As the world needs to feed more people with less environmental impact and with dwindling resources, it is essential to equip farmers with the latest tools and technology. Dr. Siang Hee Tan, executive director of CropLife Asia – the regional chapter of CropLife International, and the voice of the global plant science industry – talked to VIR’s Khanh Tran on how ASEAN can meet the challenges of food security sustainably.
Dr. Siang Hee Tan, executive director of CropLife Asia – the regional chapter of CropLife International,
and the voice of the global plant science industry
The world’s demand for food is rising. What are the challenges facing ASEAN particularly?
Agriculture is woven into the fabric of the cultures, traditions, and societies of the nations of Southeast Asia; and ASEAN is often recognised as the world’s most productive food basket. However, among the top eight agro-producing countries of ASEAN, agriculture accounts for around 20 per cent of national GDP on average, while the labour force working within the industry stands at a staggering 46 per cent average. The disparity between the two figures highlights the opportunity that exists within the ASEAN agricultural sector to realise greater efficiency and robustness.
How can plant science help us meet these challenges?
Biotechnology, which enables farmers to achieve higher yields while using less resources and limiting the impact on the environment, enables ASEAN not only to achieve short-term sustainability, but also food security for the future.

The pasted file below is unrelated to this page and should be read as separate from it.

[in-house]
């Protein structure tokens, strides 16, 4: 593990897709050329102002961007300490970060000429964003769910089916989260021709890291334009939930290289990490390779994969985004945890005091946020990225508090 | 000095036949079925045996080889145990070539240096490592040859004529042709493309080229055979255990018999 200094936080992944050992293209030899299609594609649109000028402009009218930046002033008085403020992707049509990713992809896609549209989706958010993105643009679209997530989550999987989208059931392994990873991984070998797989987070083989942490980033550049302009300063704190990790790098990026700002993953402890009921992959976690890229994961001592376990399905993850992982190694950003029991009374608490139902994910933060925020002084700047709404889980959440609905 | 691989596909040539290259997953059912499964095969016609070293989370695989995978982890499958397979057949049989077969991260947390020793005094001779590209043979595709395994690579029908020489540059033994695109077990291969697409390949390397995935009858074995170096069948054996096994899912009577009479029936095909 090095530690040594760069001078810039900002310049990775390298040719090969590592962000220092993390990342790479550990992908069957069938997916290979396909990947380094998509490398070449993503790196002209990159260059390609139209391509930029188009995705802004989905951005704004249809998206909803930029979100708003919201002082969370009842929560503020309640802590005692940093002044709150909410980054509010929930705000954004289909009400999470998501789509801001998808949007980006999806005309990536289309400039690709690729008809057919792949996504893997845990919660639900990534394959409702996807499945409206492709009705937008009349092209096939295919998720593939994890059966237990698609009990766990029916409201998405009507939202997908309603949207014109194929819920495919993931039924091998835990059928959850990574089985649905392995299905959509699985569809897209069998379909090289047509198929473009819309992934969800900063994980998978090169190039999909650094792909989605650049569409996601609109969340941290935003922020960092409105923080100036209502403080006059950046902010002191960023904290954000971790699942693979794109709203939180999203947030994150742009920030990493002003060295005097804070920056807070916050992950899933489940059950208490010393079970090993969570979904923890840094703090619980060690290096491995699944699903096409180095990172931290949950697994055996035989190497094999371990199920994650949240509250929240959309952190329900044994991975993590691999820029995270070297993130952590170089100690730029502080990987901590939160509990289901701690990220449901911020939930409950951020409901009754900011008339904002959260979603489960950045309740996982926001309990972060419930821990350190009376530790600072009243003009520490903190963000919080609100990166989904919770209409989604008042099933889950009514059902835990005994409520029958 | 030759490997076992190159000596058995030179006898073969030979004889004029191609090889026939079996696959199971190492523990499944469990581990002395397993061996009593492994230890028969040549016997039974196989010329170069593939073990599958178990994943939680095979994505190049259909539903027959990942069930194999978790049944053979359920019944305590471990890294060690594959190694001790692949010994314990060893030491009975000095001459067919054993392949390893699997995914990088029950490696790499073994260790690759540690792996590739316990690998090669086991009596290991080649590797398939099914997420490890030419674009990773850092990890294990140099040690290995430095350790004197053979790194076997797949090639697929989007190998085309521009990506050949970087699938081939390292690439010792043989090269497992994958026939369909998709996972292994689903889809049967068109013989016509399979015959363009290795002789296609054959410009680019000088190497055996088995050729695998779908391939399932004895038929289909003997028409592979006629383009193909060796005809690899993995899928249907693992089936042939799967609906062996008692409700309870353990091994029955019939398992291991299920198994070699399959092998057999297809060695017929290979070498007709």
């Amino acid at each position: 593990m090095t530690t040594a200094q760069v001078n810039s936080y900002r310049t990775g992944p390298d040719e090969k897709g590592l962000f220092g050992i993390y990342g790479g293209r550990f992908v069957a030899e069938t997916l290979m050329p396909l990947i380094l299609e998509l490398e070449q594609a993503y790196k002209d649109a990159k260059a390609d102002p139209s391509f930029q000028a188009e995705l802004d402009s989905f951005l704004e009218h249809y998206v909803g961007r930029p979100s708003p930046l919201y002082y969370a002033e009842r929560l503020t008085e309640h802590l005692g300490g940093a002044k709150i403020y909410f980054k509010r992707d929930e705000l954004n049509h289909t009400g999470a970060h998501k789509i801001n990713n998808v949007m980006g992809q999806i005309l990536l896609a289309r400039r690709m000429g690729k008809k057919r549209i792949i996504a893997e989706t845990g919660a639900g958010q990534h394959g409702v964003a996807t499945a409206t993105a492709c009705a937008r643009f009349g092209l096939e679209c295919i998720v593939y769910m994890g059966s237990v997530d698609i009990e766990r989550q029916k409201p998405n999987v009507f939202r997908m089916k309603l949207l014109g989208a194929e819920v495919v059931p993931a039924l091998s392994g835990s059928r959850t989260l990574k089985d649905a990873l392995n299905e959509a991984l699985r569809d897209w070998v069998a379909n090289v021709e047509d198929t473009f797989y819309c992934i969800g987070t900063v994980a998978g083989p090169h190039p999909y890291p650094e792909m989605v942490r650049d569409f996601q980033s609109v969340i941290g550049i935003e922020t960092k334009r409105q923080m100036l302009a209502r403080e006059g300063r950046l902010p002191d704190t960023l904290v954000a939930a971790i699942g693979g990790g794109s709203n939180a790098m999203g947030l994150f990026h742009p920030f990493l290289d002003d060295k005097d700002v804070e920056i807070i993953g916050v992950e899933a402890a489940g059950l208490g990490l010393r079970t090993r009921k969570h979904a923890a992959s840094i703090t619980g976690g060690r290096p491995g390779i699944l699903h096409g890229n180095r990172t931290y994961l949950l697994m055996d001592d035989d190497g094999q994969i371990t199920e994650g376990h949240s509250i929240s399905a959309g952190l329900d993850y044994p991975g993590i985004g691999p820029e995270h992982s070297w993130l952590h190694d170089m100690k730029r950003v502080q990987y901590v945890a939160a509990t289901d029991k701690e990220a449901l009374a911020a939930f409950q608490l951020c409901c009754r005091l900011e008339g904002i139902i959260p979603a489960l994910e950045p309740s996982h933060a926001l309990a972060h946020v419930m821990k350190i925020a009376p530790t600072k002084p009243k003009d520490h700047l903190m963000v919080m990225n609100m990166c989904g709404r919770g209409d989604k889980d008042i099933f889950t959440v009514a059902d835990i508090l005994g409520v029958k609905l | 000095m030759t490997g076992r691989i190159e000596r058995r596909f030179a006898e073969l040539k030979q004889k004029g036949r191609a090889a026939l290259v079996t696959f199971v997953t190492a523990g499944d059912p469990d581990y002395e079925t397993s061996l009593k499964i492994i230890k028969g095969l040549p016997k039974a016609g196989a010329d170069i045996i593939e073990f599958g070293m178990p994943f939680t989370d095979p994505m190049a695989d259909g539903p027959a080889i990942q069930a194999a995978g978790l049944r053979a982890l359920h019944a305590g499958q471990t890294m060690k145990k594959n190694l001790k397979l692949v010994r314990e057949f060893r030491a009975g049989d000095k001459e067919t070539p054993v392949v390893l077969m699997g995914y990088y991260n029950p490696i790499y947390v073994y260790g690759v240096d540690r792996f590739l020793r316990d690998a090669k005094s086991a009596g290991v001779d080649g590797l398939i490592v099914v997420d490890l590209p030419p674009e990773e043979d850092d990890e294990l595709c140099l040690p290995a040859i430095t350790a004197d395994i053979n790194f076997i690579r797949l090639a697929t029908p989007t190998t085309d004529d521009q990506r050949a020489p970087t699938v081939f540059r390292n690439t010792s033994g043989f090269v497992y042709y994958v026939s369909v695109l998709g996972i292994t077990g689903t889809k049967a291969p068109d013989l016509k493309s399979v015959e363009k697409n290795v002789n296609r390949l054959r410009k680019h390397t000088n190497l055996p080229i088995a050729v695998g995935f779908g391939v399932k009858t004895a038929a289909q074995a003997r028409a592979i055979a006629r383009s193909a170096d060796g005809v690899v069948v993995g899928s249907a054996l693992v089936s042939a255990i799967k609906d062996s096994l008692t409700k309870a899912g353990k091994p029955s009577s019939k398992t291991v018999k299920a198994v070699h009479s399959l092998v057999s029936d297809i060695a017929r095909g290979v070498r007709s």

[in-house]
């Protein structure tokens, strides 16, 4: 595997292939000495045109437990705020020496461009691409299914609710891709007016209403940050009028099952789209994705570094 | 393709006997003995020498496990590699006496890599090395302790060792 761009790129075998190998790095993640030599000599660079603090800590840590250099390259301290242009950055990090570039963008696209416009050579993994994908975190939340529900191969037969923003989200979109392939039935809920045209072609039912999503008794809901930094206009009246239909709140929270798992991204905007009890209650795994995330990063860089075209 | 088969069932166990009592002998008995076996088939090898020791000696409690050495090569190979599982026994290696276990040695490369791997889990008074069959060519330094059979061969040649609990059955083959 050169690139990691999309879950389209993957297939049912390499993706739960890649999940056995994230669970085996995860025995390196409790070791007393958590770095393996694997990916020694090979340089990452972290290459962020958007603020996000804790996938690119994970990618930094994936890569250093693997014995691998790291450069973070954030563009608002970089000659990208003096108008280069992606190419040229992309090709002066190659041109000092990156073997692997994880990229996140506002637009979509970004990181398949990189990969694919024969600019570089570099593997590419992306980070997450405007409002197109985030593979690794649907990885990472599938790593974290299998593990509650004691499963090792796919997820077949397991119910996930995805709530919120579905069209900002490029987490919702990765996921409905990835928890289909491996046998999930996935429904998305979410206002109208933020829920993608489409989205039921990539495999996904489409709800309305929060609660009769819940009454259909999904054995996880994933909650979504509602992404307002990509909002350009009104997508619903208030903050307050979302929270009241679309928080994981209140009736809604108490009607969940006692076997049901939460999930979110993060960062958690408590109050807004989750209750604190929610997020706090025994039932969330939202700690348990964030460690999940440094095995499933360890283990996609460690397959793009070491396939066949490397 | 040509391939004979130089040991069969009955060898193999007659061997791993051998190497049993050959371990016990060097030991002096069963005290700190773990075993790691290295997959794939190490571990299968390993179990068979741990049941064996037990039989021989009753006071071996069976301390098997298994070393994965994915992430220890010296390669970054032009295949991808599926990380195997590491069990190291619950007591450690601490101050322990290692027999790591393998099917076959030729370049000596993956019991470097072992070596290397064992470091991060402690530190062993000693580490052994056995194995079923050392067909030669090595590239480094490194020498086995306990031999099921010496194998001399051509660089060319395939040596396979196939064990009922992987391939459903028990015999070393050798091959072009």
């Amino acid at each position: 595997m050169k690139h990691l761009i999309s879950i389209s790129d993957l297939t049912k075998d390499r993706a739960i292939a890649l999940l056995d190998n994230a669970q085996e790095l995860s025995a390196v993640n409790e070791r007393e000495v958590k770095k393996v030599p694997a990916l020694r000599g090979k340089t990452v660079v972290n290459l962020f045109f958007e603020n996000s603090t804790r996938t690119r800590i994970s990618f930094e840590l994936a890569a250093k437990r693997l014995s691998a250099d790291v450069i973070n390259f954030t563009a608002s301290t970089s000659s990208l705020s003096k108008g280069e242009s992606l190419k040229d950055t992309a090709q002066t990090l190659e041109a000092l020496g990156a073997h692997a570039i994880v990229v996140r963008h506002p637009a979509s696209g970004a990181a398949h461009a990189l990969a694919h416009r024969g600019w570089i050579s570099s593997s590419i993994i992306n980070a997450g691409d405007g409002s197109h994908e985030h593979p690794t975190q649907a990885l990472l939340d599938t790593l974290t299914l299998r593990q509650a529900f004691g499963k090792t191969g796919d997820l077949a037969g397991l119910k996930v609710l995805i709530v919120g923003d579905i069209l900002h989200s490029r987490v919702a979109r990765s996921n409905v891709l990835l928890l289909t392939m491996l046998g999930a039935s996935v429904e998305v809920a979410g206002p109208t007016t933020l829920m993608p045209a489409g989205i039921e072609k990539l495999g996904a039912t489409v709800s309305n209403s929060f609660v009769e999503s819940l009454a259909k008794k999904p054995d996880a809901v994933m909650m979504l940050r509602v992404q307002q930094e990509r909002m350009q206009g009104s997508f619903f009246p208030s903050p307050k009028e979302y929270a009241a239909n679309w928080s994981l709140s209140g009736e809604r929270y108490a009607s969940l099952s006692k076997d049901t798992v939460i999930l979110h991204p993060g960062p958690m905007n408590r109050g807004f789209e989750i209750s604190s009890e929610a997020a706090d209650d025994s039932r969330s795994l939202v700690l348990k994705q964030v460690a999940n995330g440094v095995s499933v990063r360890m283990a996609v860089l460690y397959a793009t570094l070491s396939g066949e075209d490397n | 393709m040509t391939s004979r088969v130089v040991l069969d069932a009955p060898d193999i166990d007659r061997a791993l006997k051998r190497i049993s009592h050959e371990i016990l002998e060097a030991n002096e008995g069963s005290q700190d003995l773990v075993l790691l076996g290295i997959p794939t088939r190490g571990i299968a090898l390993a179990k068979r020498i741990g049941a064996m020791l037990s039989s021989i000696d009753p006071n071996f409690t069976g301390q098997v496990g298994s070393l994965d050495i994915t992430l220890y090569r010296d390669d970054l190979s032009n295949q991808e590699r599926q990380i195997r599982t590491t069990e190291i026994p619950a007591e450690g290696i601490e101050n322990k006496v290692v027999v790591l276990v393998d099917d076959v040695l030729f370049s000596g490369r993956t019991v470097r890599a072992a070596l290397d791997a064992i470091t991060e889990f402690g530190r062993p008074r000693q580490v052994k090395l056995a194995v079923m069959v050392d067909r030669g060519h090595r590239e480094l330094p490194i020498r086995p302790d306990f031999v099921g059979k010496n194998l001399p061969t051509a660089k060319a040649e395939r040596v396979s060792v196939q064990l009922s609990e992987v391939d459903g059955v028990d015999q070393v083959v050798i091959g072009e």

Farmers will enjoy improved livelihoods from these higher yields. If a farmer makes one metric tonne of rice per hectare, he’s only feeding his family and won’t be able to gain the maximum value from his crop. But if he has good seeds, from one metric tonne he can move to three. One metric tonne he can save for his family. The remaining two he can sell to fund his children’s schooling.
But most of the region’s farmers are poor and are likely unable to afford the technology. How can governments of ASEAN members help them?
It’s a chicken and egg question. If you don’t invest in the farmer and help him get good quality material, he can’t break away from a vicious cycle of poverty.
This is where the government comes in. Vietnam raised the yield of rice in the Mekong Delta from 2-3 metric tonnes per hectare to 7-8 metric tonnes per hectare through high technology. But it doesn’t happen overnight. It’s thanks to strong policies and encouragement from the central government.
You said that excess output brings value to the farmers. But how can farmers access the market in order to sell all this excess output and turn it into personal income?
The infrastructure in a country is critical for farmers to go to market. I have a farming background, so I know that trying to get your produce into the supply chain is difficult. For vegetables, we need to have the cold chain. For commodities, like corn, we need a facility to dry moisture to 14 per cent and put them in a truck and carry them to the feed mill to produce feed. So there needs to be investment from the private sector and the government into this supply chain. A country needs consistent policies across the value chain in order to put this infrastructure in place.